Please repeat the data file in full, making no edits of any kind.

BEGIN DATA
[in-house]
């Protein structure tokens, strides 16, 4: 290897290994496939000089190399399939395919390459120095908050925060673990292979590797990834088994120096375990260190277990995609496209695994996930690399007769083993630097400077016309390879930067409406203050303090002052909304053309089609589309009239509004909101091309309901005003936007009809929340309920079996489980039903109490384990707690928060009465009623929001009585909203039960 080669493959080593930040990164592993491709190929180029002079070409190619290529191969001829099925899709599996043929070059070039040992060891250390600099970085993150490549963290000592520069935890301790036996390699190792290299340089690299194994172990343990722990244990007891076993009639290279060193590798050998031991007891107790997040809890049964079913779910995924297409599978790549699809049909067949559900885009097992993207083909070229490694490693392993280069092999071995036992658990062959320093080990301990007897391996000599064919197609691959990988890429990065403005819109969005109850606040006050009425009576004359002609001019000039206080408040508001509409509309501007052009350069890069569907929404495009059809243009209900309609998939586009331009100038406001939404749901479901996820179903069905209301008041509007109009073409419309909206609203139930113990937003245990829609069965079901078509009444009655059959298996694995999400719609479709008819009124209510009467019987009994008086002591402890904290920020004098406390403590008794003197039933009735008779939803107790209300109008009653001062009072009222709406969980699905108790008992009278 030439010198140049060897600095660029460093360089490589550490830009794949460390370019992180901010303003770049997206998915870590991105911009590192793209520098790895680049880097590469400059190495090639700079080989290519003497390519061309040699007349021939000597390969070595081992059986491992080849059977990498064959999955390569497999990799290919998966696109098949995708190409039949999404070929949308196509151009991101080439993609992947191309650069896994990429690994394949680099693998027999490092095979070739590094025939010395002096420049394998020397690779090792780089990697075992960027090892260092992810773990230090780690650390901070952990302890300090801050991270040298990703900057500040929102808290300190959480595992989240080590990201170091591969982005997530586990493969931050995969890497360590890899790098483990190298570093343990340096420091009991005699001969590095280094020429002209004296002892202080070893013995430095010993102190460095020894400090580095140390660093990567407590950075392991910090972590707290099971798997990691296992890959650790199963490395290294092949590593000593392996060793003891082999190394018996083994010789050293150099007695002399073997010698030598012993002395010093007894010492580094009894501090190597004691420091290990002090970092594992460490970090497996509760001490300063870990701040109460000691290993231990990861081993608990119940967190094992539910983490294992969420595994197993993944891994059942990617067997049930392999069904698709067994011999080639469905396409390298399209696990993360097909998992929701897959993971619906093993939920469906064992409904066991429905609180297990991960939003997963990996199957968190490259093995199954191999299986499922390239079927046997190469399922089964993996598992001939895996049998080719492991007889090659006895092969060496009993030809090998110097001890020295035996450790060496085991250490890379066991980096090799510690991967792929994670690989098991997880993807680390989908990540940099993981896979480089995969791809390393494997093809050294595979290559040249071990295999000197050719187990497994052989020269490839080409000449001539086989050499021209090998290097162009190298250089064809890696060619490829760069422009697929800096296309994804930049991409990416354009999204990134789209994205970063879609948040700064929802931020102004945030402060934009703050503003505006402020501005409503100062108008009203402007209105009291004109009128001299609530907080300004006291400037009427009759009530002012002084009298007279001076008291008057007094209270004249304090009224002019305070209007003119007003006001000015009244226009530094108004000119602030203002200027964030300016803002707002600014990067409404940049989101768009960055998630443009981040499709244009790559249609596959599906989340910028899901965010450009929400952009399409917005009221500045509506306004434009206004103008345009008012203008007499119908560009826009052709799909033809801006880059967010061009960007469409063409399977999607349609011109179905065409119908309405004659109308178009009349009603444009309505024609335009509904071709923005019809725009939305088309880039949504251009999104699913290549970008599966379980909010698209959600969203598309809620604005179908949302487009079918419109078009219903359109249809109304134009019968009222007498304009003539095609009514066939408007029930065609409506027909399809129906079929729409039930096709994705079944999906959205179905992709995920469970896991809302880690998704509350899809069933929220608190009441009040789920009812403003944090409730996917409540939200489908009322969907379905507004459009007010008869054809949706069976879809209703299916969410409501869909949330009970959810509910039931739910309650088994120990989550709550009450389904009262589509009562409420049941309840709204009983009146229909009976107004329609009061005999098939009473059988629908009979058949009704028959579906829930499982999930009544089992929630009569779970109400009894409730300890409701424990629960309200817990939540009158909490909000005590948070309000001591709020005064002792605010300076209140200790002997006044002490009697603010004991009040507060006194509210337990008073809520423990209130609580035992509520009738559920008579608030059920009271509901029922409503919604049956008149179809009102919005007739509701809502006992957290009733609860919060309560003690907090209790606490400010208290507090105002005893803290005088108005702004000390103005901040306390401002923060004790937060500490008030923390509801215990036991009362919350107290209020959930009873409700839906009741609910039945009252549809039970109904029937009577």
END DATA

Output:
[in-house]
């Protein structure tokens, strides 16, 4: 290897290994496939000089190399399939395919390459120095908050925060673990292979590797990834088994120096375990260190277990995609496209695994996930690399007769083993630097400077016309390879930067409406203050303090002052909304053309089609589309009239509004909101091309309901005003936007009809929340309920079996489980039903109490384990707690928060009465009623929001009585909203039960 080669493959080593930040990164592993491709190929180029002079070409190619290529191969001829099925899709599996043929070059070039040992060891250390600099970085993150490549963290000592520069935890301790036996390699190792290299340089690299194994172990343990722990244990007891076993009639290279060193590798050998031991007891107790997040809890049964079913779910995924297409599978790549699809049909067949559900885009097992993207083909070229490694490693392993280069092999071995036992658990062959320093080990301990007897391996000599064919197609691959990988890429990065403005819109969005109850606040006050009425009576004359002609001019000039206080408040508001509409509309501007052009350069890069569907929404495009059809243009209900309609998939586009331009100038406001939404749901479901996820179903069905209301008041509007109009073409419309909206609203139930113990937003245990829609069965079901078509009444009655059959298996694995999400719609479709008819009124209510009467019987009994008086002591402890904290920020004098406390403590008794003197039933009735008779939803107790209300109008009653001062009072009222709406969980699905108790008992009278 030439010198140049060897600095660029460093360089490589550490830009794949460390370019992180901010303003770049997206998915870590991105911009590192793209520098790895680049880097590469400059190495090639700079080989290519003497390519061309040699007349021939000597390969070595081992059986491992080849059977990498064959999955390569497999990799290919998966696109098949995708190409039949999404070929949308196509151009991101080439993609992947191309650069896994990429690994394949680099693998027999490092095979070739590094025939010395002096420049394998020397690779090792780089990697075992960027090892260092992810773990230090780690650390901070952990302890300090801050991270040298990703900057500040929102808290300190959480595992989240080590990201170091591969982005997530586990493969931050995969890497360590890899790098483990190298570093343990340096420091009991005699001969590095280094020429002209004296002892202080070893013995430095010993102190460095020894400090580095140390660093990567407590950075392991910090972590707290099971798997990691296992890959650790199963490395290294092949590593000593392996060793003891082999190394018996083994010789050293150099007695002399073997010698030598012993002395010093007894010492580094009894501090190597004691420091290990002090970092594992460490970090497996509760001490300063870990701040109460000691290993231990990861081993608990119940967190094992539910983490294992969420595994197993993944891994059942990617067997049930392999069904698709067994011999080639469905396409390298399209696990993360097909998992929701897959993971619906093993939920469906064992409904066991429905609180297990991960939003997963990996199957968190490259093995199954191999299986499922390239079927046997190469399922089964993996598992001939895996049998080719492991007889090659006895092969060496009993030809090998110097001890020295035996450790060496085991250490890379066991980096090799510690991967792929994670690989098991997880993807680390989908990540940099993981896979480089995969791809390393494997093809050294595979290559040249071990295999000197050719187990497994052989020269490839080409000449001539086989050499021209090998290097162009190298250089064809890696060619490829760069422009697929800096296309994804930049991409990416354009999204990134789209994205970063879609948040700064929802931020102004945030402060934009703050503003505006402020501005409503100062108008009203402007209105009291004109009128001299609530907080300004006291400037009427009759009530002012002084009298007279001076008291008057007094209270004249304090009224002019305070209007003119007003006001000015009244226009530094108004000119602030203002200027964030300016803002707002600014990067409404940049989101768009960055998630443009981040499709244009790559249609596959599906989340910028899901965010450009929400952009399409917005009221500045509506306004434009206004103008345009008012203008007499119908560009826009052709799909033809801006880059967010061009960007469409063409399977999607349609011109179905065409119908309405004659109308178009009349009603444009309505024609335009509904071709923005019809725009939305088309880039949504251009999104699913290549970008599966379980909010698209959600969203598309809620604005179908949302487009079918419109078009219903359109249809109304134009019968009222007498304009003539095609009514066939408007029930065609409506027909399809129906079929729409039930096709994705079944999906959205179905992709995920469970896991809302880690998704509350899809069933929220608190009441009040789920009812403003944090409730996917409540939200489908009322969907379905507004459009007010008869054809949706069976879809209703299916969410409501869909949330009970959810509910039931739910309650088994120990989550709550009450389904009262589509009562409420049941309840709204009983009146229909009976107004329609009061005999098939009473059988629908009979058949009704028959579906829930499982999930009544089992929630009569779970109400009894409730300890409701424990629960309200817990939540009158909490909000005590948070309000001591709020005064002792605010300076209140200790002997006044002490009697603010004991009040507060006194509210337990008073809520423990209130609580035992509520009738559920008579608030059920009271509901029922409503919604049956008149179809009102919005007739509701809502006992957290009733609860919060309560003690907090209790606490400010208290507090105002005893803290005088108005702004000390103005901040306390401002923060004790937060500490008030923390509801215990036991009362919350107290209020959930009873409700839906009741609910039945009252549809039970109904029937009577």